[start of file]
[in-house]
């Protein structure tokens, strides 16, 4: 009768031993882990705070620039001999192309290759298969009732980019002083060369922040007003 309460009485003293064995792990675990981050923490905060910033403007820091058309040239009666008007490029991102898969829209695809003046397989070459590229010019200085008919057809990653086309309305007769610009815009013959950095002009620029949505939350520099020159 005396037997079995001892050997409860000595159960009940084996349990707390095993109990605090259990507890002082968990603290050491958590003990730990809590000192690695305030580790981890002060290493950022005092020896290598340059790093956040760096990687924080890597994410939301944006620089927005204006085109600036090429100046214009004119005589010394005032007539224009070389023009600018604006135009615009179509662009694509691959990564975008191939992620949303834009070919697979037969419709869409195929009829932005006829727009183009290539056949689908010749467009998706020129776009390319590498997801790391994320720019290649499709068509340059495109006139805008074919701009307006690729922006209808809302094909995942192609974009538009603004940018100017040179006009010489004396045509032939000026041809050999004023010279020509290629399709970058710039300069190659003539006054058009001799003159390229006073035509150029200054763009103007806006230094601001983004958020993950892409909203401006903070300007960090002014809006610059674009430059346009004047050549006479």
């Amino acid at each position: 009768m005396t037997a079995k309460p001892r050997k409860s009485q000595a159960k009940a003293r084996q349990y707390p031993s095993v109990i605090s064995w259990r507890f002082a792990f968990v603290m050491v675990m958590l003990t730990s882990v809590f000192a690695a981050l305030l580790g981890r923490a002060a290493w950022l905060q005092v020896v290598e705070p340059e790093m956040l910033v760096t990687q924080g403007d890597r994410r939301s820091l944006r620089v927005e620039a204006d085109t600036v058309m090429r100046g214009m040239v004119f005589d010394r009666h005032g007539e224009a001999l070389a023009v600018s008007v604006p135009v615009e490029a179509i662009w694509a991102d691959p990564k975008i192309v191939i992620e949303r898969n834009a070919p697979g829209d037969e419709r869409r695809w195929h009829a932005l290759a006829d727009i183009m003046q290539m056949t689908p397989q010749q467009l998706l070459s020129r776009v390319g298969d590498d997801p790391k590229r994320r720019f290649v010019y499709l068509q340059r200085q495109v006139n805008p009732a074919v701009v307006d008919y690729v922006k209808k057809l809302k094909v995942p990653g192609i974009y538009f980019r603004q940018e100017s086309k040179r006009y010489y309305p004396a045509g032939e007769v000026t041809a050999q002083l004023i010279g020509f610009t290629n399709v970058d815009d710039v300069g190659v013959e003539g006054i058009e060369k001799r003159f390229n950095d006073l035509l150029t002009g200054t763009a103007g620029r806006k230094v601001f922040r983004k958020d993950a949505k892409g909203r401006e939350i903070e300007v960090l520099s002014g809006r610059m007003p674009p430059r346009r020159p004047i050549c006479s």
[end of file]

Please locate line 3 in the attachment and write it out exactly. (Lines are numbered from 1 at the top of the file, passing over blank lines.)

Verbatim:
């Amino acid at each position: 009768m005396t037997a079995k309460p001892r050997k409860s009485q000595a159960k009940a003293r084996q349990y707390p031993s095993v109990i605090s064995w259990r507890f002082a792990f968990v603290m050491v675990m958590l003990t730990s882990v809590f000192a690695a981050l305030l580790g981890r923490a002060a290493w950022l905060q005092v020896v290598e705070p340059e790093m956040l910033v760096t990687q924080g403007d890597r994410r939301s820091l944006r620089v927005e620039a204006d085109t600036v058309m090429r100046g214009m040239v004119f005589d010394r009666h005032g007539e224009a001999l070389a023009v600018s008007v604006p135009v615009e490029a179509i662009w694509a991102d691959p990564k975008i192309v191939i992620e949303r898969n834009a070919p697979g829209d037969e419709r869409r695809w195929h009829a932005l290759a006829d727009i183009m003046q290539m056949t689908p397989q010749q467009l998706l070459s020129r776009v390319g298969d590498d997801p790391k590229r994320r720019f290649v010019y499709l068509q340059r200085q495109v006139n805008p009732a074919v701009v307006d008919y690729v922006k209808k057809l809302k094909v995942p990653g192609i974009y538009f980019r603004q940018e100017s086309k040179r006009y010489y309305p004396a045509g032939e007769v000026t041809a050999q002083l004023i010279g020509f610009t290629n399709v970058d815009d710039v300069g190659v013959e003539g006054i058009e060369k001799r003159f390229n950095d006073l035509l150029t002009g200054t763009a103007g620029r806006k230094v601001f922040r983004k958020d993950a949505k892409g909203r401006e939350i903070e300007v960090l520099s002014g809006r610059m007003p674009p430059r346009r020159p004047i050549c006479s």